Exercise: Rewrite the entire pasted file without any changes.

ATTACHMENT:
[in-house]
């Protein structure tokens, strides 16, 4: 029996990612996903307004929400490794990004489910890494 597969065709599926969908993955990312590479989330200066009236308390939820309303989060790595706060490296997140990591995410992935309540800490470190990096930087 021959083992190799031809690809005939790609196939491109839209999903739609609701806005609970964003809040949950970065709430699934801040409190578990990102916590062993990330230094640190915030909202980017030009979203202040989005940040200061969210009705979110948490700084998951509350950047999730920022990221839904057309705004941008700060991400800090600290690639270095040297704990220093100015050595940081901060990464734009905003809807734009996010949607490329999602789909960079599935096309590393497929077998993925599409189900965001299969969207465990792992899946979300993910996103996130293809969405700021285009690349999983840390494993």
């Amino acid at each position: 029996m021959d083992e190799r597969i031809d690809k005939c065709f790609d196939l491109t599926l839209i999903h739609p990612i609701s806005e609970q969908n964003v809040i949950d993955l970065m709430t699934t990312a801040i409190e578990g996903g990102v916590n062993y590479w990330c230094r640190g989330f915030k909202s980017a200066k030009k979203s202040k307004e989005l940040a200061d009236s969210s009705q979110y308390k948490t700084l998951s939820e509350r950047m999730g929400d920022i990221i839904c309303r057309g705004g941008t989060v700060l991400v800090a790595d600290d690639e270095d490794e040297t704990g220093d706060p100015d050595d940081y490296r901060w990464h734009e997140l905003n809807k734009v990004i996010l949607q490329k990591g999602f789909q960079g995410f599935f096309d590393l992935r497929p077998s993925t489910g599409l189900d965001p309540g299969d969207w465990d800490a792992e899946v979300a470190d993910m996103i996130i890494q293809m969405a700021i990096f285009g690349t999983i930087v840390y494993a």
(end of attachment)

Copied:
[in-house]
């Protein structure tokens, strides 16, 4: 029996990612996903307004929400490794990004489910890494 597969065709599926969908993955990312590479989330200066009236308390939820309303989060790595706060490296997140990591995410992935309540800490470190990096930087 021959083992190799031809690809005939790609196939491109839209999903739609609701806005609970964003809040949950970065709430699934801040409190578990990102916590062993990330230094640190915030909202980017030009979203202040989005940040200061969210009705979110948490700084998951509350950047999730920022990221839904057309705004941008700060991400800090600290690639270095040297704990220093100015050595940081901060990464734009905003809807734009996010949607490329999602789909960079599935096309590393497929077998993925599409189900965001299969969207465990792992899946979300993910996103996130293809969405700021285009690349999983840390494993």
């Amino acid at each position: 029996m021959d083992e190799r597969i031809d690809k005939c065709f790609d196939l491109t599926l839209i999903h739609p990612i609701s806005e609970q969908n964003v809040i949950d993955l970065m709430t699934t990312a801040i409190e578990g996903g990102v916590n062993y590479w990330c230094r640190g989330f915030k909202s980017a200066k030009k979203s202040k307004e989005l940040a200061d009236s969210s009705q979110y308390k948490t700084l998951s939820e509350r950047m999730g929400d920022i990221i839904c309303r057309g705004g941008t989060v700060l991400v800090a790595d600290d690639e270095d490794e040297t704990g220093d706060p100015d050595d940081y490296r901060w990464h734009e997140l905003n809807k734009v990004i996010l949607q490329k990591g999602f789909q960079g995410f599935f096309d590393l992935r497929p077998s993925t489910g599409l189900d965001p309540g299969d969207w465990d800490a792992e899946v979300a470190d993910m996103i996130i890494q293809m969405a700021i990096f285009g690349t999983i930087v840390y494993a």